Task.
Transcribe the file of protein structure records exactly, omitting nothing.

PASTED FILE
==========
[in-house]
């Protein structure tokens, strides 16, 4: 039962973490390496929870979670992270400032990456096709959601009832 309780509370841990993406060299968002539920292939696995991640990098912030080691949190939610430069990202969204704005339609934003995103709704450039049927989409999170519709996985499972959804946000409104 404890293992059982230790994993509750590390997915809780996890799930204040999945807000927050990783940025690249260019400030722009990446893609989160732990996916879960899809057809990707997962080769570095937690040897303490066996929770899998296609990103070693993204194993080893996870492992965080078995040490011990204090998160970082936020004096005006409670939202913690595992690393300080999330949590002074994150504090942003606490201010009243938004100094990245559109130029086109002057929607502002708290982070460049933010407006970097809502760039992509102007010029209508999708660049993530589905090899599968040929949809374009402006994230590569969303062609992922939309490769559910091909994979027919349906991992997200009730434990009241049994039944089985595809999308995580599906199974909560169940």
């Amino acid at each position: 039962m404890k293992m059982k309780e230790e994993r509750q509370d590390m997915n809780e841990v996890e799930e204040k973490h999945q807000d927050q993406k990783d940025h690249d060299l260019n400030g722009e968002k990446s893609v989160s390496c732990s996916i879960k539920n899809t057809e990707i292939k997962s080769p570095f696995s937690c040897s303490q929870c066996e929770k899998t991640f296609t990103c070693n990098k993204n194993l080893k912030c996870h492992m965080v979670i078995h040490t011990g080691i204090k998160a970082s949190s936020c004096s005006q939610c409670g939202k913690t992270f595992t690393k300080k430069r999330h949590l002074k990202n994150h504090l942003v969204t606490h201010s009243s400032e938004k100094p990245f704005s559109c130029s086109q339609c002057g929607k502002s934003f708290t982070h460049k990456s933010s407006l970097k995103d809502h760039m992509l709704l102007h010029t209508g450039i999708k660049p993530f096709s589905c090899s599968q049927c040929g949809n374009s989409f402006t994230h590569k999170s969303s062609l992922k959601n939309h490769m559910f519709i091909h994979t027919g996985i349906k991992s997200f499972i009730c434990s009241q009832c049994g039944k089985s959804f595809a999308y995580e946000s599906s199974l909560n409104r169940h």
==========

[in-house]
């Protein structure tokens, strides 16, 4: 039962973490390496929870979670992270400032990456096709959601009832 309780509370841990993406060299968002539920292939696995991640990098912030080691949190939610430069990202969204704005339609934003995103709704450039049927989409999170519709996985499972959804946000409104 404890293992059982230790994993509750590390997915809780996890799930204040999945807000927050990783940025690249260019400030722009990446893609989160732990996916879960899809057809990707997962080769570095937690040897303490066996929770899998296609990103070693993204194993080893996870492992965080078995040490011990204090998160970082936020004096005006409670939202913690595992690393300080999330949590002074994150504090942003606490201010009243938004100094990245559109130029086109002057929607502002708290982070460049933010407006970097809502760039992509102007010029209508999708660049993530589905090899599968040929949809374009402006994230590569969303062609992922939309490769559910091909994979027919349906991992997200009730434990009241049994039944089985595809999308995580599906199974909560169940």
């Amino acid at each position: 039962m404890k293992m059982k309780e230790e994993r509750q509370d590390m997915n809780e841990v996890e799930e204040k973490h999945q807000d927050q993406k990783d940025h690249d060299l260019n400030g722009e968002k990446s893609v989160s390496c732990s996916i879960k539920n899809t057809e990707i292939k997962s080769p570095f696995s937690c040897s303490q929870c066996e929770k899998t991640f296609t990103c070693n990098k993204n194993l080893k912030c996870h492992m965080v979670i078995h040490t011990g080691i204090k998160a970082s949190s936020c004096s005006q939610c409670g939202k913690t992270f595992t690393k300080k430069r999330h949590l002074k990202n994150h504090l942003v969204t606490h201010s009243s400032e938004k100094p990245f704005s559109c130029s086109q339609c002057g929607k502002s934003f708290t982070h460049k990456s933010s407006l970097k995103d809502h760039m992509l709704l102007h010029t209508g450039i999708k660049p993530f096709s589905c090899s599968q049927c040929g949809n374009s989409f402006t994230h590569k999170s969303s062609l992922k959601n939309h490769m559910f519709i091909h994979t027919g996985i349906k991992s997200f499972i009730c434990s009241q009832c049994g039944k089985s959804f595809a999308y995580e946000s599906s199974l909560n409104r169940h």